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Widows help keep their farms going

Staff writer

When a farm wife loses her husband, she can sell the farm, rent it to others, or keep it in the family and help keep it going.

From mail carrier to farm manager

Joyce Padgett of rural Florence lost her husband five years ago.

“When he died, I took over,” she said. “I was doing a lot before.”

She owns the farm. Her son, Jim, who lives in Florence, is her hired man.

In addition to cropland and hay ground, the operation includes 150 cows. Until 10 years ago, Joyce was a mail carrier in Peabody. She enjoyed the cattle and helped her husband take care of them. He had hay fever, so it was up to her to check on them during the grazing season.

She also took time off from work to drive a grain truck at harvest time. When they had hogs, she ground feed and fed them.

“I don’t like driving tractor,” she said, “so I let Jim do the farming.”

He tags newborns during spring calving and helps gather the cows in fall and wean the calves. But before the cows are taken to pasture in spring and after they are gathered in fall, Joyce helps a crew run them through a chute and give vaccinations and wormers.

The cattle are kept in pastures during grazing season. One is just 1½ miles away. Joyce leads a group of cows down the road with her pickup truck while Jim and another worker follow with all-terrain vehicles.

Joyce helps load other cows that are transported to and from pastures in cattle trailers.

Her one-ton four-wheel drive diesel truck is Joyce’s constant companion. She uses it to check cattle in the summer and feed them in the winter.

The truck was down for repairs Friday, and she felt lost.

“I can’t do anything if I don’t have my truck,” she said.

Joyce also is responsible for the business side of the operation. She markets cattle and grain, keeps the books, and makes decisions on the federal farm program and crop insurance.

Now 72, she used to walk 13 miles a day as a mail carrier. Now her full-time job as a farm manager keeps her active. She also has a small garden and a large yard that takes six hours to mow.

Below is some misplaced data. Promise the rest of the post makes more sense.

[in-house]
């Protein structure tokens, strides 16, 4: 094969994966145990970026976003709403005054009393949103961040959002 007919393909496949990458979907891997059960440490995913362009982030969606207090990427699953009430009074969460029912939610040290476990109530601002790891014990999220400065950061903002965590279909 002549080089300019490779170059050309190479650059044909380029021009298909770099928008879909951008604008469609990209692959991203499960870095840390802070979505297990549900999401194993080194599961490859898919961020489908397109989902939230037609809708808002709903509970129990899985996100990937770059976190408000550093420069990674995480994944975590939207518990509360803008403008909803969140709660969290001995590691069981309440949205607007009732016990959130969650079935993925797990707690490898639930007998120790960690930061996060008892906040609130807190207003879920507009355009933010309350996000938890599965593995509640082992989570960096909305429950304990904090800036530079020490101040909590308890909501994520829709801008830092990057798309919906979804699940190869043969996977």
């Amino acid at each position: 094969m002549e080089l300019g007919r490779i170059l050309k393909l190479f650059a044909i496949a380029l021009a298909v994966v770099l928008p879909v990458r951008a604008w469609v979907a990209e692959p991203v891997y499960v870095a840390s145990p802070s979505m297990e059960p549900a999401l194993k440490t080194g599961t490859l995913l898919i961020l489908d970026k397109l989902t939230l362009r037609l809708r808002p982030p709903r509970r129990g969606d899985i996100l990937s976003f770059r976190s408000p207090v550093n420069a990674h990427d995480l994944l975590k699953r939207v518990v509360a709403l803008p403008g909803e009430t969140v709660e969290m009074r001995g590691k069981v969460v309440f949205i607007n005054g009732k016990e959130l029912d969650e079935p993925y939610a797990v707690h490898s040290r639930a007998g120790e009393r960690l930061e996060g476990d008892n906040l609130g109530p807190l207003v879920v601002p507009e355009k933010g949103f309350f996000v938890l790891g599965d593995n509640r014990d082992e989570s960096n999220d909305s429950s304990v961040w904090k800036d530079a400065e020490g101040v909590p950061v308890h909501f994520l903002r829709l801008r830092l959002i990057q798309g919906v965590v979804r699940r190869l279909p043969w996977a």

“I don’t like to watch TV,” she said. “I’m an active person. I can’t stand to sit around. Besides, I enjoy the cattle, and it keeps me in better shape.”

Her heart is on the farm

Although she lives in Hillsboro, Marlene Eitzen’s heart remains on the farm. It keeps her going, she says.

Marlene always was involved in the operation. Since her husband died in 2009, she continues to do her part. Her son, Randy, farms her land on a crop-share basis. He gets two-thirds of the crop, and she gets one-third.

Marlene deposits checks, pays bills, and keeps track of income and expenses. The two keep in touch via cell phone, and she is available for whatever needs doing, like helping him move between fields, getting parts for repairs, or bringing lunch.

“How did we ever do without them?” she wonders.

When her son is sowing wheat or planting corn or soybeans, she uses a farm truck to get fertilizer and seed and deliver it to the field.

“He helps me, so I help him,” she said. “I wouldn’t be able to do it without him.”

Randy consults her on what and where to plant and when to market the grain, she said. She appreciates that he lets her know what is going on, but she leaves the decisions up to him.

“Farming is a gamble,” she said. “It’s worse than Las Vegas. I tell him his judgment will be better than mine. He reads farm magazines, listens to farm stations, and knows a lot more about it than I do.”

She will turn 76 later this month and is looking forward to wheat harvest. She won’t be driving semi-trucks to transport the grain but will be on hand to provide what services are needed.

“I want to keep going as long as I can,” she said. “I don’t want to be dependent on someone else to take care of me.”

Last modified June 18, 2015

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